a sense of scale

There are things that we see and hear that are forgotten in a moment, and other things that stay with us for many, many years.

The things that stick with us can come from any number of different sources and, while some may be profoundly important and shape the way we see life from that moment onwards, others are as trivial as a phrase that continues to echo in memory or a scene from a TV programme that has no relevance to anything at all.
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memory of summer

It’s been another nasty day, with no sunshine. The rain started early, then turned to sleet and then wet white feathers of snow that whispered against my umbrella and turned immediately to slush under my feet when I walked to the supermarket to get milk.

Despite a brief attempt at settling, the snow was soon superseded by more rain, and now it’s reduced to a mizzling dampness, which is expected to fade to mist or fog later on.
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shaping memories

I mentioned “memory” in yesterday’s blog post, which is hardly a new subject for this blog: if you search on the word, you’ll find eight pages of posts come up, or 29 pages if you search for “remember”. This compares with no instances -until now – of “forgetfulness” and just six pages of posts including the word “forget”.

Since they are two sides of the same coin, I wonder why there is such a bias. Presumably it’s the way I phrase things: I probably talk more about “not remembering” than I do about “forgetting”, but I’m not sure why.
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fair weather flowers

I don’t know when I first heard the saying “God gave us memory so that we might have roses in December”**, but it made sense to me as I was brought up in Britain and grew up thinking of the rose as the perfect symbol of English summer.

Later, I realised that I was wrong to think of the flower as typically English: I’ve seen the Rose Parade in Pasadena and elsewhere on the blog I’ve pondered the character of Spanish roses. But I still tend to associate roses with better weather.

That said, I took the above photo earlier this week.

True, the blooms are a little the worse for wear – if I was remembering a rose, I think I’d picture one in rather better condition. Frankly, though, I don’t think they should have been there at all.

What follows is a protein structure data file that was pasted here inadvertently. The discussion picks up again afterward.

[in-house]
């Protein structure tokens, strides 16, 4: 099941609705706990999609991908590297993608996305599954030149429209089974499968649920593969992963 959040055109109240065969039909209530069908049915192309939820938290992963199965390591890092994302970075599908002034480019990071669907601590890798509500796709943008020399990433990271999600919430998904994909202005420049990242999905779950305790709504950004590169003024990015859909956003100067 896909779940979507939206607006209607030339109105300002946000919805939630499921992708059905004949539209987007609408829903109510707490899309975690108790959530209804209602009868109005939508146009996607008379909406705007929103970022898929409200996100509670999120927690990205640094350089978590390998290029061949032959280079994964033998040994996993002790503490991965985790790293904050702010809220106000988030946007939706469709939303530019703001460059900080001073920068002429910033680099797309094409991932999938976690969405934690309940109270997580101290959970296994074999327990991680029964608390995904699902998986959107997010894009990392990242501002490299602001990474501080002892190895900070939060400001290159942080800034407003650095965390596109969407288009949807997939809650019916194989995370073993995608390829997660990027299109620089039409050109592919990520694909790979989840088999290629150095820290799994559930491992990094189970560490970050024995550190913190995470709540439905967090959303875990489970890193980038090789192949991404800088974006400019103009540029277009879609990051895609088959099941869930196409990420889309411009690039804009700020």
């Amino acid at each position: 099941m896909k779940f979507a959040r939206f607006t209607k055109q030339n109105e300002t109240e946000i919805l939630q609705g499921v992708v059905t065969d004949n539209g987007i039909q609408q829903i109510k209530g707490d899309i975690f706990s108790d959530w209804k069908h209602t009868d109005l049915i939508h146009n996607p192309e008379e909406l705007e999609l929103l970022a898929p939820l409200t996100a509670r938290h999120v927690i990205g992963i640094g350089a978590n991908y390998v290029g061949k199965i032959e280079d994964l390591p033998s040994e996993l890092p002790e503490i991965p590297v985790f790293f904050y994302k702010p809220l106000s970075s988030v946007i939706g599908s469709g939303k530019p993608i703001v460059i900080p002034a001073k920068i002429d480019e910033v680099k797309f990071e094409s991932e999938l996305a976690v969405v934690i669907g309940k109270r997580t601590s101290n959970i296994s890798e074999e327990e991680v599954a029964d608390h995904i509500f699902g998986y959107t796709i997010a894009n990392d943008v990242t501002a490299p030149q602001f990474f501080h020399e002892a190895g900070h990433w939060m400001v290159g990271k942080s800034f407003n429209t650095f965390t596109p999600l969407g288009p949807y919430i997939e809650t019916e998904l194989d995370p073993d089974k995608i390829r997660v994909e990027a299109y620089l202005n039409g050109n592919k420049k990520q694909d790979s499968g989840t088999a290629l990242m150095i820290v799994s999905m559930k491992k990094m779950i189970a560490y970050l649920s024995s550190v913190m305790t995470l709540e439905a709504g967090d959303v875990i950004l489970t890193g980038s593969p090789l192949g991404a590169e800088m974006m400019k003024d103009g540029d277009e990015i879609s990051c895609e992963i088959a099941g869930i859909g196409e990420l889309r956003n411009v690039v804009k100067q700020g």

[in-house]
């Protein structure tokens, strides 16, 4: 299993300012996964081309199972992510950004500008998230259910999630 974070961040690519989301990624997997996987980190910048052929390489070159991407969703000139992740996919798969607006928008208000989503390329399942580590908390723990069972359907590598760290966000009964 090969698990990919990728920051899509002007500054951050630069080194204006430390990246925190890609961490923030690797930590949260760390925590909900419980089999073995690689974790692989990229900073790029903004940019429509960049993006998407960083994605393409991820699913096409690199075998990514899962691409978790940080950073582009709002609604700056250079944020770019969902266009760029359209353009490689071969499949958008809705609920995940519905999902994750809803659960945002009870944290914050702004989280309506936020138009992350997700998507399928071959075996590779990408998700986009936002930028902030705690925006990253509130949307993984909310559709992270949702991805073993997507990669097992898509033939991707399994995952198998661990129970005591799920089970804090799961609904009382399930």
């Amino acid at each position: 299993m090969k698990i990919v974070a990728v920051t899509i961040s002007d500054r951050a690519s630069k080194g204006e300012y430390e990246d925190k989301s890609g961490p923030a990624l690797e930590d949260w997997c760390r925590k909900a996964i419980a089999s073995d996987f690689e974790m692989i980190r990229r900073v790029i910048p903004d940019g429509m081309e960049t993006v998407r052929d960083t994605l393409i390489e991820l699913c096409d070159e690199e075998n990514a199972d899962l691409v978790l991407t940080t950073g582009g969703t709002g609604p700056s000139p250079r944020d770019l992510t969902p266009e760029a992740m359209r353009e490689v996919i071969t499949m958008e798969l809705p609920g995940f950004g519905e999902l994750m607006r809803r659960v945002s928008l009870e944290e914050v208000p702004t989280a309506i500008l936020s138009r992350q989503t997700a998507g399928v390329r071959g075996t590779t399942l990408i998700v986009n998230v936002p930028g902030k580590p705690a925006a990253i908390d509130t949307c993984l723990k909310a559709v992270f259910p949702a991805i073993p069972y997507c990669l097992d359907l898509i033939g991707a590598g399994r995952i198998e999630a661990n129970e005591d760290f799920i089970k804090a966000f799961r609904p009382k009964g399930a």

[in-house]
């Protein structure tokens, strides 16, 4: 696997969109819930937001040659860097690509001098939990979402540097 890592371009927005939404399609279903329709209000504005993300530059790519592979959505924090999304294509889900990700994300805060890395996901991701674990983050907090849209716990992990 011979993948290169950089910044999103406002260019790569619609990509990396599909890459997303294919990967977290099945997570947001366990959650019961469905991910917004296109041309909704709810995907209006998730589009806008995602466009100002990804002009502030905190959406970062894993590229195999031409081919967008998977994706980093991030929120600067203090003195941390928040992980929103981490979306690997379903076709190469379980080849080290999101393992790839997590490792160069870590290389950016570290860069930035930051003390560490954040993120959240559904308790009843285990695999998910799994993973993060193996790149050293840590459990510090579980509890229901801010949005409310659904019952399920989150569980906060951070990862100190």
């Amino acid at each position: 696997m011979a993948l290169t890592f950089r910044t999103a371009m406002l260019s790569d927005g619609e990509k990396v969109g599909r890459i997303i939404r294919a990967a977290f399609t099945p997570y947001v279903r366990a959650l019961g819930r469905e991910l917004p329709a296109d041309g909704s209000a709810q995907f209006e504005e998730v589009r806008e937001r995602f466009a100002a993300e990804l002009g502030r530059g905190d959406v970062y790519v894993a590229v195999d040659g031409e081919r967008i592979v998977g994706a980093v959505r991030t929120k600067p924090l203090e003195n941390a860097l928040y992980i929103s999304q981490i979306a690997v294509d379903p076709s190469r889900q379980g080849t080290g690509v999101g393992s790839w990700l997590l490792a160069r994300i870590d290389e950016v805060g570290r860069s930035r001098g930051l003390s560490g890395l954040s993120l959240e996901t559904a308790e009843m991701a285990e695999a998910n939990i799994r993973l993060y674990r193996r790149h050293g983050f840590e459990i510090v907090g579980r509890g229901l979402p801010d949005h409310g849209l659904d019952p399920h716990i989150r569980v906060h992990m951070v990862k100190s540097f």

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** The quote is attributed to J M Barrie, though when he used it in a rectorial address in 1922 he seems to have expected his audience to be familiar with it.

memories beginning with “c”

A few weeks ago, I posted a picture of a cyclamen flower and pondered why I always forget the name. Today’s flower also begins with “c”, but for some reason I find it far easier to remember the word clematis.

Considering this for a few moments raises the question of how, given the range of shapes, sizes and colours the name can be applied to, I know the flower in the photo is a clematis.
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word association

Memory is an odd thing. And linguistic memory is perhaps as odd as any.

I know I should remember the name of the flowers in the photo as I’ve grown plenty over the years, but every time I see them I have to sort through and reject a few other words that come to mind first.

They definitely aren’t coelacanths.

And I’m fairly sure they have nothing to do with Clytemnestra.
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memory of sunshine

J M Barrie is quoted as saying:

God gave us memory so that we might have roses in December.

I wonder if perhaps He gave us photography and the internet so those of us with poor memories could not just have their own sunflowers and blue skies on dull autumnal days, but so we could also share them with others.(And share them long after the apparently absent sun set, too.)

sunflowers against cloudy blue sky